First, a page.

Fast forward 8 years and the Twins are out of college and performing, motivating, speaking and touring full time. They have performed in over 38 states, and 5 countries, were nominated for Campus Activities Magazine 2015/2016 “Best Music Artist” and “Best Diversity Act”. Through their on-stage charisma, audiences from all walks of life are sucked in to their music and positive philosophy on life. “They are the types of guys you feel like you’ve known your entire life.” The B2wins have been touring across the United States, quickly amassing a huge following everywhere they go. Walter and Wagner use their story and platform to help audiences see the simple beauties in life: enjoying oneself, living in the moment, being happy, healthy and positive.
About 18 months ago, Wagner developed significant pain in his left arm. After having surgery and undergoing physical therapy, the pain continued. Remaining optimistic, Wagner kept a smile on his face and continued performing and spreading his message of positivity. In early July, Wagner noticed a lump on his chest and extreme tenderness. Doctors immediately rushed him to University of Iowa Hospitals and Clinics where it was determined to be a rare form of cancer – Ewing’s Sarcoma.
Wagner immediately began pre-chemotherapy procedures and his first round of chemo on July 23rd (which he responded very well to!) He is incredibly optimistic and explains this as “one of life’s adventures that some people go through and (we) have no idea about this reality.” His courageous attitude and optimism is far more aggressive than his cancer ever could be. Wagner stated that he cannot wait to get through this and further inspire people all over the world.
Wagner finished his treatment on March 18.
Written by John Molseed, WCF Courier
Wagner Caldas says he was ready for a haircut before being diagnosed with cancer.
However, the chemo therapy took a bit more off the top than he was thinking. About one month since completing treatment, Caldas said he plans to keep his new look for now.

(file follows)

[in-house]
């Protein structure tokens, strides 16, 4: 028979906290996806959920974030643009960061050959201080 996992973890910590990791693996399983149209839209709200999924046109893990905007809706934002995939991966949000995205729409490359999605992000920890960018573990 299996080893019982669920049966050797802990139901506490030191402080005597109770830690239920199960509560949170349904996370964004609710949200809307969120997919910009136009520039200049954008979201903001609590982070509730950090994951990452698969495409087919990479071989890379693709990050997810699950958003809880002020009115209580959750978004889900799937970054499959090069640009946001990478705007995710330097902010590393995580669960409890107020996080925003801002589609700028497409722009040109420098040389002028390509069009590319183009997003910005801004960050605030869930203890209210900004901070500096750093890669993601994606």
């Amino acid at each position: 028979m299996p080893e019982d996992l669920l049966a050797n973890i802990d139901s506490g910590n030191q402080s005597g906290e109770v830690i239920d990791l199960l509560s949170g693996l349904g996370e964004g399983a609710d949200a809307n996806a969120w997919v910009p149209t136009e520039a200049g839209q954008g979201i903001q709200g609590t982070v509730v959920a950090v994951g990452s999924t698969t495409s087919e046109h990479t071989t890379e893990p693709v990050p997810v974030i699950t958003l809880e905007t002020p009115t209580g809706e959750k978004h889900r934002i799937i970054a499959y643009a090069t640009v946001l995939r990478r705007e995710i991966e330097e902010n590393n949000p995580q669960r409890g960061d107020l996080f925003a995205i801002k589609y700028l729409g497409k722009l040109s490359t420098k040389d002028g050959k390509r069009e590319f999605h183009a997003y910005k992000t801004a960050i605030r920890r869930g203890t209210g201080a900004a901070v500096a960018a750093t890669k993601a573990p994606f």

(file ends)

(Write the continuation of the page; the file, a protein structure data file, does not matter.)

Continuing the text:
“It’s way easier,” Caldas said pushing his hat aside and running his hand over his smooth scalp. “You don’t have to do anything with it — no shampoo.”
That’s just one of the bright sides Caldas found after being diagnosed with Ewing’s sarcoma and fighting the rare form of cancer into remission. The cancer threatened his life, nearly cost him his arm and put him through nine months of treatment. Nonetheless, he’d go through this again, he said.
The most significant experience was the outpouring of support and love from people, he said.
Caldas, one of the musical twins of the Brazilian 2wins, said he knew he had fans of the band but what followed his diagnoses wasn’t an outpouring of fan support. It was genuine care, concern, empathy and love. The kind of words that are often reserved for funerals were spoken to his face.
“I was able to get all those good vibes while I was still alive,” he said. “I guess it was worth going through what I did.”
Not that it was easy, he adds.
“Don’t get me wrong, I had some very, very hard times,” he said. “But I’m going to remember the good things — all the deep personal messages.”
The experience will also give him strength for what he might face later, he said.
“It’s going to help me overcome bad stuff in the future,” he said.
Since completing treatment last month, Caldas has been working to relearn playing the ukulele with his left hand.
“The problem here is I can’t really feel the strings,” Caldas said, examining his hand.
At the time of his diagnoses last summer, doctors weren’t sure they could save Caldas’ arm. Caldas says he has no complaints that doctors saved his arm. As he progressed with occupational therapy at Allen Hospital, he found some of his fine motor skill is gone and not returning. Numbness in his hand and fingers will likely stay.